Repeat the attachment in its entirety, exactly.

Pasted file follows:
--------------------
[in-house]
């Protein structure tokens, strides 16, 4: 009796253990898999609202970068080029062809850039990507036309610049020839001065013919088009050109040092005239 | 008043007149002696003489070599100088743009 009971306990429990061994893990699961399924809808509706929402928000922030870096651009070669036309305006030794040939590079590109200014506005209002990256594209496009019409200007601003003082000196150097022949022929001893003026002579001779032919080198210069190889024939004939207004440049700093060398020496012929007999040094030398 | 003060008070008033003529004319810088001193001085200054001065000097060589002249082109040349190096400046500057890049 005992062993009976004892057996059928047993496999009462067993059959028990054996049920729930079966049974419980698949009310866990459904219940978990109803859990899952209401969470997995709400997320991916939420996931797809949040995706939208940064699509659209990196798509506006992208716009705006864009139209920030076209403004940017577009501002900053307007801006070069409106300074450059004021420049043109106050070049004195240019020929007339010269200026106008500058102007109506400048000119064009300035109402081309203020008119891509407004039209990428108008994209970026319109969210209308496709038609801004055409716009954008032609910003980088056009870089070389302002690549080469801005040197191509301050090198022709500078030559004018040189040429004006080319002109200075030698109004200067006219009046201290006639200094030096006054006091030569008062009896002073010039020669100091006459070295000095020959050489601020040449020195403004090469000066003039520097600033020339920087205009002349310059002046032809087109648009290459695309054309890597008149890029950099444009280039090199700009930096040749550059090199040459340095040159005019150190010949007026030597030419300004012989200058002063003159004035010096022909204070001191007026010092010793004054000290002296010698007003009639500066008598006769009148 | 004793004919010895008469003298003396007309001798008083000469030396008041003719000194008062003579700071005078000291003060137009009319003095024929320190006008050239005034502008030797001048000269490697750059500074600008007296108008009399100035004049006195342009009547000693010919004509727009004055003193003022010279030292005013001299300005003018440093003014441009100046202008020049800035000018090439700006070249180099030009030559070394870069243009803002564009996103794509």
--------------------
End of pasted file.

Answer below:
[in-house]
């Protein structure tokens, strides 16, 4: 009796253990898999609202970068080029062809850039990507036309610049020839001065013919088009050109040092005239 | 008043007149002696003489070599100088743009 009971306990429990061994893990699961399924809808509706929402928000922030870096651009070669036309305006030794040939590079590109200014506005209002990256594209496009019409200007601003003082000196150097022949022929001893003026002579001779032919080198210069190889024939004939207004440049700093060398020496012929007999040094030398 | 003060008070008033003529004319810088001193001085200054001065000097060589002249082109040349190096400046500057890049 005992062993009976004892057996059928047993496999009462067993059959028990054996049920729930079966049974419980698949009310866990459904219940978990109803859990899952209401969470997995709400997320991916939420996931797809949040995706939208940064699509659209990196798509506006992208716009705006864009139209920030076209403004940017577009501002900053307007801006070069409106300074450059004021420049043109106050070049004195240019020929007339010269200026106008500058102007109506400048000119064009300035109402081309203020008119891509407004039209990428108008994209970026319109969210209308496709038609801004055409716009954008032609910003980088056009870089070389302002690549080469801005040197191509301050090198022709500078030559004018040189040429004006080319002109200075030698109004200067006219009046201290006639200094030096006054006091030569008062009896002073010039020669100091006459070295000095020959050489601020040449020195403004090469000066003039520097600033020339920087205009002349310059002046032809087109648009290459695309054309890597008149890029950099444009280039090199700009930096040749550059090199040459340095040159005019150190010949007026030597030419300004012989200058002063003159004035010096022909204070001191007026010092010793004054000290002296010698007003009639500066008598006769009148 | 004793004919010895008469003298003396007309001798008083000469030396008041003719000194008062003579700071005078000291003060137009009319003095024929320190006008050239005034502008030797001048000269490697750059500074600008007296108008009399100035004049006195342009009547000693010919004509727009004055003193003022010279030292005013001299300005003018440093003014441009100046202008020049800035000018090439700006070249180099030009030559070394870069243009803002564009996103794509």